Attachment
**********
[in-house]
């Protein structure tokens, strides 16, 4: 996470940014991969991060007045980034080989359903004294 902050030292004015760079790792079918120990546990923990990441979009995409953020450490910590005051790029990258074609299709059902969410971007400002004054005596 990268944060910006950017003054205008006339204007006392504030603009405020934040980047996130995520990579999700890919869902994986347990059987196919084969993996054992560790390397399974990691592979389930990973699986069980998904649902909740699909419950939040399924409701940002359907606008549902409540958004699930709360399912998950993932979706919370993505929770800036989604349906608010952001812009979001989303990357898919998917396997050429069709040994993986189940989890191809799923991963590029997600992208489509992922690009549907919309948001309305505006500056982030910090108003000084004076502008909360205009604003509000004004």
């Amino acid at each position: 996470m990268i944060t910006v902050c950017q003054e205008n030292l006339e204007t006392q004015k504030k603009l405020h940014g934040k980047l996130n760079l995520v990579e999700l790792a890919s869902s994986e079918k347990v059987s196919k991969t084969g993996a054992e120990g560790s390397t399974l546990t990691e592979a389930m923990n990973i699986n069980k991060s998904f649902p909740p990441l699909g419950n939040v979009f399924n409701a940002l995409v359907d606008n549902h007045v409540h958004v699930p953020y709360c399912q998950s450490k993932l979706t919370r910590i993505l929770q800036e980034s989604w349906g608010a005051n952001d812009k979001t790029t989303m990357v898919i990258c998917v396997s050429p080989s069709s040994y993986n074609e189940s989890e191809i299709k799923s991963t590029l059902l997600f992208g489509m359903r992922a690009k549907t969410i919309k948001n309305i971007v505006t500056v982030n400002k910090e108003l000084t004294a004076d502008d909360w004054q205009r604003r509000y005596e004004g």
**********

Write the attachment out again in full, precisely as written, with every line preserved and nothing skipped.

[in-house]
């Protein structure tokens, strides 16, 4: 996470940014991969991060007045980034080989359903004294 902050030292004015760079790792079918120990546990923990990441979009995409953020450490910590005051790029990258074609299709059902969410971007400002004054005596 990268944060910006950017003054205008006339204007006392504030603009405020934040980047996130995520990579999700890919869902994986347990059987196919084969993996054992560790390397399974990691592979389930990973699986069980998904649902909740699909419950939040399924409701940002359907606008549902409540958004699930709360399912998950993932979706919370993505929770800036989604349906608010952001812009979001989303990357898919998917396997050429069709040994993986189940989890191809799923991963590029997600992208489509992922690009549907919309948001309305505006500056982030910090108003000084004076502008909360205009604003509000004004």
């Amino acid at each position: 996470m990268i944060t910006v902050c950017q003054e205008n030292l006339e204007t006392q004015k504030k603009l405020h940014g934040k980047l996130n760079l995520v990579e999700l790792a890919s869902s994986e079918k347990v059987s196919k991969t084969g993996a054992e120990g560790s390397t399974l546990t990691e592979a389930m923990n990973i699986n069980k991060s998904f649902p909740p990441l699909g419950n939040v979009f399924n409701a940002l995409v359907d606008n549902h007045v409540h958004v699930p953020y709360c399912q998950s450490k993932l979706t919370r910590i993505l929770q800036e980034s989604w349906g608010a005051n952001d812009k979001t790029t989303m990357v898919i990258c998917v396997s050429p080989s069709s040994y993986n074609e189940s989890e191809i299709k799923s991963t590029l059902l997600f992208g489509m359903r992922a690009k549907t969410i919309k948001n309305i971007v505006t500056v982030n400002k910090e108003l000084t004294a004076d502008d909360w004054q205009r604003r509000y005596e004004g």